By Sunday dawn, around 3 or 4 a.m., we were woken up by stringent cat cries: Eddy was having a tonic-clonic seizure. It was like observing a human patient, from focalized inferior members to a generalized seizure. The ictal cry woke us up, and we could see the clonic phase developing into a postictal phase with postictal sleep and stertorous breathing. We rushed into the ER, and Eddy was admitted under observation until second notice.

By Monday, clinical status was sustained, and the patient was confirmed blind. Neurological signs, peritoneal fluid, and a negative PCR to bloodborne parasites were the criteria needed to the clinical diagnosis of FIP, an almost deadly condition, especially for kittens and with neurological manifestation.

There was some evidence on an antiviral drug, GS-441524, the active metabolite of remdesivir, non-regulated and sold as a dietary supplement. We found a local “dealer” who smuggled the commercial version of the antiviral from Asia and had it in stock. As physicians, my wife and I went to our study room, reviewed the literature, discussed the evidence and, while listening to the kitten crying in the living room, skeptically grew a sense of hope and decided to pay the golden ticket for the drug.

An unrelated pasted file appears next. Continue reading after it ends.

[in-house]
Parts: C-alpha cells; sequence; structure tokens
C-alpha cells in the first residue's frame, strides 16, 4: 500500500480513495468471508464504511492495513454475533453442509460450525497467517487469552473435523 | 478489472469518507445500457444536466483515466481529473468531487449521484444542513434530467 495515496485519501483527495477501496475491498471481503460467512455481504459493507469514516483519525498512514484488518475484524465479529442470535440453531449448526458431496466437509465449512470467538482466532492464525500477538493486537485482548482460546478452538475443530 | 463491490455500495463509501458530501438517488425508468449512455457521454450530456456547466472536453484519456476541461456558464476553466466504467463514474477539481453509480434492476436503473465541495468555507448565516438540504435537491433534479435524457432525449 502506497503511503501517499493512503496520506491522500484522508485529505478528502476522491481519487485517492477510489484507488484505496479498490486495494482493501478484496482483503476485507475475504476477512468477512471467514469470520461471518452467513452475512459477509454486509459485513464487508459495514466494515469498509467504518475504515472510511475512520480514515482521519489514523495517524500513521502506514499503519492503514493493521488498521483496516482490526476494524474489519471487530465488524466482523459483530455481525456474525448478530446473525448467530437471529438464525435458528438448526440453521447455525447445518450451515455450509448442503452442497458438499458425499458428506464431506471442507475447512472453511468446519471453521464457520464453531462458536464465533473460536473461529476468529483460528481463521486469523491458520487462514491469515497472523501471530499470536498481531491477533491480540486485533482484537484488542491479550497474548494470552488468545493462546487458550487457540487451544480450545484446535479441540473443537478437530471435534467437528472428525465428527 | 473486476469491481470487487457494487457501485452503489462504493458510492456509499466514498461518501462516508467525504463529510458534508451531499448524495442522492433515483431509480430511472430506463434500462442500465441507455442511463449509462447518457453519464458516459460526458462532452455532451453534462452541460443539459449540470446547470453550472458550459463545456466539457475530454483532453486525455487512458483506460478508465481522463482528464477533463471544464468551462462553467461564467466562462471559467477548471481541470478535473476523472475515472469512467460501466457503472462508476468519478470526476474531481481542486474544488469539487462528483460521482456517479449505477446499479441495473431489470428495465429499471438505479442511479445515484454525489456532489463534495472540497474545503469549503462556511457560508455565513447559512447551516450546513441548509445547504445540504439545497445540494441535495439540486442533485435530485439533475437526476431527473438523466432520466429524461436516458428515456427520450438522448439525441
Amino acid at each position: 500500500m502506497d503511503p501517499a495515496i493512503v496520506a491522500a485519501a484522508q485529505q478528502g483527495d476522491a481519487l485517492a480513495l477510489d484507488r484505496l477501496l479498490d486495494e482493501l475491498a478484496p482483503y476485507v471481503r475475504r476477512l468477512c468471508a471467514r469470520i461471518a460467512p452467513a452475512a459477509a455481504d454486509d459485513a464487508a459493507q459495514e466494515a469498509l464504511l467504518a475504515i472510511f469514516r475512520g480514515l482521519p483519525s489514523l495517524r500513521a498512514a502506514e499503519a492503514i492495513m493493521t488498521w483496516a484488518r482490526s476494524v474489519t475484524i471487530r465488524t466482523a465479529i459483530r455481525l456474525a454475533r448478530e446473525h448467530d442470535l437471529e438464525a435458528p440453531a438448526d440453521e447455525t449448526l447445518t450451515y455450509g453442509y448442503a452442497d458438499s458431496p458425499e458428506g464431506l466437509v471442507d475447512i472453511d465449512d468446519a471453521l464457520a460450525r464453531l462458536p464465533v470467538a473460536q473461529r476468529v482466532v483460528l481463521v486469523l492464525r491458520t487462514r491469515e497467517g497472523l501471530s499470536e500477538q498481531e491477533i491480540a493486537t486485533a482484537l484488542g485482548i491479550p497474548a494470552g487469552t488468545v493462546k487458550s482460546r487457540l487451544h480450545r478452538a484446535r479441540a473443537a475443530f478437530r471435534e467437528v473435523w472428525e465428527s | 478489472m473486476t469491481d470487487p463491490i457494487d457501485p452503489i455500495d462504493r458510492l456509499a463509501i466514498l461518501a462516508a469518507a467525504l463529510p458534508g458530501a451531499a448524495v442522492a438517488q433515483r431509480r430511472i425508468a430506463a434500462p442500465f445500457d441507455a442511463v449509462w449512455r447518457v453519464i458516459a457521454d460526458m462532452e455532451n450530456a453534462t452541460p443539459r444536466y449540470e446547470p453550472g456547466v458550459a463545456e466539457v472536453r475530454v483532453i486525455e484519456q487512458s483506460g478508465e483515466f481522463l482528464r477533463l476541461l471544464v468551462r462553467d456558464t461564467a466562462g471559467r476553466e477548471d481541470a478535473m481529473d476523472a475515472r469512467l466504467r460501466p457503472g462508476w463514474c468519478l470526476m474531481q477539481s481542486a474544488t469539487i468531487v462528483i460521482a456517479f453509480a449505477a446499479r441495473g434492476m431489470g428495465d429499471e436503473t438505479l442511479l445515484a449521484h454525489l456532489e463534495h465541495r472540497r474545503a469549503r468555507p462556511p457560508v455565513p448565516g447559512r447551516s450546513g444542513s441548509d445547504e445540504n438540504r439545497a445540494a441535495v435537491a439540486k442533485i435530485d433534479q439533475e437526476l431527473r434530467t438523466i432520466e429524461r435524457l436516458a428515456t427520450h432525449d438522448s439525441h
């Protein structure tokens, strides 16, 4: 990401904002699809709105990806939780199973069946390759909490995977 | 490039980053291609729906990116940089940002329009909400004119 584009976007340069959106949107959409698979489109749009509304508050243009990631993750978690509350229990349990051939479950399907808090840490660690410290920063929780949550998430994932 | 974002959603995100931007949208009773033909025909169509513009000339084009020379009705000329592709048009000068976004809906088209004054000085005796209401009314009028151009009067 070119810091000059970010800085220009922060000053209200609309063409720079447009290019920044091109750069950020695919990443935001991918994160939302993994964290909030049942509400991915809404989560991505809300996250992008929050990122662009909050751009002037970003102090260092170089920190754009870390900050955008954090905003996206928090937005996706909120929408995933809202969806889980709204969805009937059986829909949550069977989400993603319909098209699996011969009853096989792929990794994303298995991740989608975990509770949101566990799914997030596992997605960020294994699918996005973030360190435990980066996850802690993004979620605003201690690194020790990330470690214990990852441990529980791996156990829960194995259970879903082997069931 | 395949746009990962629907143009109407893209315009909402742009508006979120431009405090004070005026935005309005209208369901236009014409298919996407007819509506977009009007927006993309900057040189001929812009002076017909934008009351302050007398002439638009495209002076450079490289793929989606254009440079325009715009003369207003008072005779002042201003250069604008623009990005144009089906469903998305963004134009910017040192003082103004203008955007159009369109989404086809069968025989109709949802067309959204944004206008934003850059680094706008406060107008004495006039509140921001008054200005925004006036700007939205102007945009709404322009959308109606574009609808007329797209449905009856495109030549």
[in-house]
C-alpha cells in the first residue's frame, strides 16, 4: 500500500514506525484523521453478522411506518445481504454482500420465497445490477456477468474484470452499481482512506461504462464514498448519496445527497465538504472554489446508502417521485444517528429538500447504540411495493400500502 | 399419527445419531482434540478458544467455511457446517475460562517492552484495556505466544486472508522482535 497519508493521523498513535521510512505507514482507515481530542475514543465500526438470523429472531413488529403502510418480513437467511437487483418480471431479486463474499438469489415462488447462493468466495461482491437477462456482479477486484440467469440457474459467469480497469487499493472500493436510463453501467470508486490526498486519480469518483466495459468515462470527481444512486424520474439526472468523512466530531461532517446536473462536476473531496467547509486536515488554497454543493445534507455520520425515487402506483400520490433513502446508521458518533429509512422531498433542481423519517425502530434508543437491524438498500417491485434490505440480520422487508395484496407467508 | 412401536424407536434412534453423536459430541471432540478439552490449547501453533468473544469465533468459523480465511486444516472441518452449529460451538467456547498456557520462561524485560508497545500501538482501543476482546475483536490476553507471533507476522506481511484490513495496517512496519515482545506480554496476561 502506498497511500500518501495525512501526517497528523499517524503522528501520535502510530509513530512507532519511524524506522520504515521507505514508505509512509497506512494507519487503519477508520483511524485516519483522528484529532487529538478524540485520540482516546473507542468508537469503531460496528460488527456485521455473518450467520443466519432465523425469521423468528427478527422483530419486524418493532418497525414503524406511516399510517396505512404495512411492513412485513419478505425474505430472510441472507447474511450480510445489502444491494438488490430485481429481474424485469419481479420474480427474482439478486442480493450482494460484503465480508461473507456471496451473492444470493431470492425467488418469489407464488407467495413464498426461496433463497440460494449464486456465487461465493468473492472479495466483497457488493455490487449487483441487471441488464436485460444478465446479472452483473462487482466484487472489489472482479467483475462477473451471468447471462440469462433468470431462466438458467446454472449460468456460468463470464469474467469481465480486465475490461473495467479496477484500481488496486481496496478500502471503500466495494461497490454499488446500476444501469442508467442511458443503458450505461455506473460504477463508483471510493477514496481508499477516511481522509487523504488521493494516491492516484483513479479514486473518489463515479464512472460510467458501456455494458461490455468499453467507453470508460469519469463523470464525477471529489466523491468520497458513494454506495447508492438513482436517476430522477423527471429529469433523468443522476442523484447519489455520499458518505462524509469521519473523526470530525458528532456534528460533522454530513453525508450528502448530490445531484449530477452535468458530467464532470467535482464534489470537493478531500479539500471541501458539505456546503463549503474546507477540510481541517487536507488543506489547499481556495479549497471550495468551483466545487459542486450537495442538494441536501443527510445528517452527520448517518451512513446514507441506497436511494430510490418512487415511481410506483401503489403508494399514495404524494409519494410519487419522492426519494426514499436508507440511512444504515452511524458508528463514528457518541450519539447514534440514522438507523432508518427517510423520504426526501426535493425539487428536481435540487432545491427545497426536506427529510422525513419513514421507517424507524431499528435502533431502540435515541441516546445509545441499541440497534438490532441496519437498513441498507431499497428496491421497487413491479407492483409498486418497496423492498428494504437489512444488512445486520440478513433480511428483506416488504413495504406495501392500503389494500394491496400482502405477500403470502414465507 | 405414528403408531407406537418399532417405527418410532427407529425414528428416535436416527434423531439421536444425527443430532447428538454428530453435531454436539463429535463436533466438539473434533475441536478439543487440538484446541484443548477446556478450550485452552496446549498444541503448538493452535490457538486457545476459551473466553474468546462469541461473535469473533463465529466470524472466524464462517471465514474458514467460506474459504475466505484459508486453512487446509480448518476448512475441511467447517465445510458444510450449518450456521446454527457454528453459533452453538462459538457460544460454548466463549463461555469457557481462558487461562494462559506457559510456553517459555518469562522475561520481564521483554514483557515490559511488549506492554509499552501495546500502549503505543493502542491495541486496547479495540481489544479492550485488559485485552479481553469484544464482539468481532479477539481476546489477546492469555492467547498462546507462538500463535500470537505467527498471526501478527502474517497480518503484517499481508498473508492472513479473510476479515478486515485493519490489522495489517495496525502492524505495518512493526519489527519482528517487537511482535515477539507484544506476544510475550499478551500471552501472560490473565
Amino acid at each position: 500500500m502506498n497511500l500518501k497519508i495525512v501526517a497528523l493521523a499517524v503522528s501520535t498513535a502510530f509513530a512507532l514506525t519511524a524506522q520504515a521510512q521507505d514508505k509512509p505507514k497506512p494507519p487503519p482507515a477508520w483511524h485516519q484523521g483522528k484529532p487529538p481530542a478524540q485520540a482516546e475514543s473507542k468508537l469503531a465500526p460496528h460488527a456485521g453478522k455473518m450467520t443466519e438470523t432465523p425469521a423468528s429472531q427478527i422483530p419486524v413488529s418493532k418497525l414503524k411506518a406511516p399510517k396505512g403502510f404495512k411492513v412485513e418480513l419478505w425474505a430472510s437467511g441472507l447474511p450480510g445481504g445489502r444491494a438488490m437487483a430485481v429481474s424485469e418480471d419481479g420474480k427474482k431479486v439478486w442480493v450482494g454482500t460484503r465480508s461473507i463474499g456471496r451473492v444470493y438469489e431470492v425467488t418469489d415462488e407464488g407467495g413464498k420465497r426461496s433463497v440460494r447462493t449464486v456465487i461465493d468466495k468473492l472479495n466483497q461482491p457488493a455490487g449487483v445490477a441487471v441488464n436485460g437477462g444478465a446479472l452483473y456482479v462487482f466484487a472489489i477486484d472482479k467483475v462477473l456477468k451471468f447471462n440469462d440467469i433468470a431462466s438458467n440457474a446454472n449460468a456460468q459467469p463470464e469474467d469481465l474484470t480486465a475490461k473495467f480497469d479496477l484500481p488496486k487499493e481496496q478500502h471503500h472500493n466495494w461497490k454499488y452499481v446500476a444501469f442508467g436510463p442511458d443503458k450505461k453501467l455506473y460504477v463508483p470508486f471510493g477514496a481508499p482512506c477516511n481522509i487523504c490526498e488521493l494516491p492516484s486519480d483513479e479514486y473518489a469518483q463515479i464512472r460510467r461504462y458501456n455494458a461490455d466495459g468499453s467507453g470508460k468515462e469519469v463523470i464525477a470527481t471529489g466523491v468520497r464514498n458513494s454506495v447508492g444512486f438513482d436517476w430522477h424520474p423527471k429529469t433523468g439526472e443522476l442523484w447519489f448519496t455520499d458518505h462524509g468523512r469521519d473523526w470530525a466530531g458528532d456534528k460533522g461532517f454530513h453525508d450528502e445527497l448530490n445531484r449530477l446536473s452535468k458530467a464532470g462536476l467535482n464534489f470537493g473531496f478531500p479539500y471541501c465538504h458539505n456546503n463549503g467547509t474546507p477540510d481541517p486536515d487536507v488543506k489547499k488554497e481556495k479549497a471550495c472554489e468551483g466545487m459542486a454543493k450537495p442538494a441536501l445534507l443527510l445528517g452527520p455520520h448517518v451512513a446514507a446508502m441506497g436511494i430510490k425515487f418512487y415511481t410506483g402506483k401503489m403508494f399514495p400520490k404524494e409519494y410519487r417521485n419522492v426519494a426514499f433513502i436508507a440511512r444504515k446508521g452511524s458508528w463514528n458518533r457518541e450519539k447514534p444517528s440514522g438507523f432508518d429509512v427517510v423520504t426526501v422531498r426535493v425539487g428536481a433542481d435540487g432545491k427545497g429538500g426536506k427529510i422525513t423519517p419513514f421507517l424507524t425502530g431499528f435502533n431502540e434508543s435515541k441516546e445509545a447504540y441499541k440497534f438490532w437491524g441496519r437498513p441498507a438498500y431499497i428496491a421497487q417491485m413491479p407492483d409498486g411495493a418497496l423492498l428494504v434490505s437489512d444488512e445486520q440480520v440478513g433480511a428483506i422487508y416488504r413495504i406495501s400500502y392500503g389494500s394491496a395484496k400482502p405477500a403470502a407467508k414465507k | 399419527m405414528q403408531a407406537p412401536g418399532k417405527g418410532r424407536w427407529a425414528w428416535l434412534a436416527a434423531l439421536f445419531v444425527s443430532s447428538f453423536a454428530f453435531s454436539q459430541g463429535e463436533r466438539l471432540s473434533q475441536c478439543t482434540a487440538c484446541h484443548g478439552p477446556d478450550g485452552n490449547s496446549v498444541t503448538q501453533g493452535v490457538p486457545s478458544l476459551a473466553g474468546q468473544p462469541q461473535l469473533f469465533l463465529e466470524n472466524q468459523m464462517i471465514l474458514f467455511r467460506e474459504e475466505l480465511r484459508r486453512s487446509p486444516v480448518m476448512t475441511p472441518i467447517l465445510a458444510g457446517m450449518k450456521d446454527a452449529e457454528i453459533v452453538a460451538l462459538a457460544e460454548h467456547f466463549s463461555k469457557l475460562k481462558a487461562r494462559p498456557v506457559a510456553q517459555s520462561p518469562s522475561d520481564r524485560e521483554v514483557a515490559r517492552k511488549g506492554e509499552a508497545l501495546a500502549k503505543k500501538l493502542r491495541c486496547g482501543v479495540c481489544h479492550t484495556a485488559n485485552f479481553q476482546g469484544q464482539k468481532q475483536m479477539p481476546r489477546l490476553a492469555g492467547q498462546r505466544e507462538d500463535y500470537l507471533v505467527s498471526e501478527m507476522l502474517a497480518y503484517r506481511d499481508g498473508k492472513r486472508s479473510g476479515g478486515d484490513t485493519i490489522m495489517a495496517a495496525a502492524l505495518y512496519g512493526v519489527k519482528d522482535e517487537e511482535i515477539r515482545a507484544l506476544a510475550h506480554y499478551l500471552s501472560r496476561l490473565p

It did not reduce progression. The symptoms intensified, and in two days, Eddy was septic and in shock. Almost no pulse, almost no strength to lift its head up — just blindly facing down his own death. I nursed him and tried to alleviate his suffering.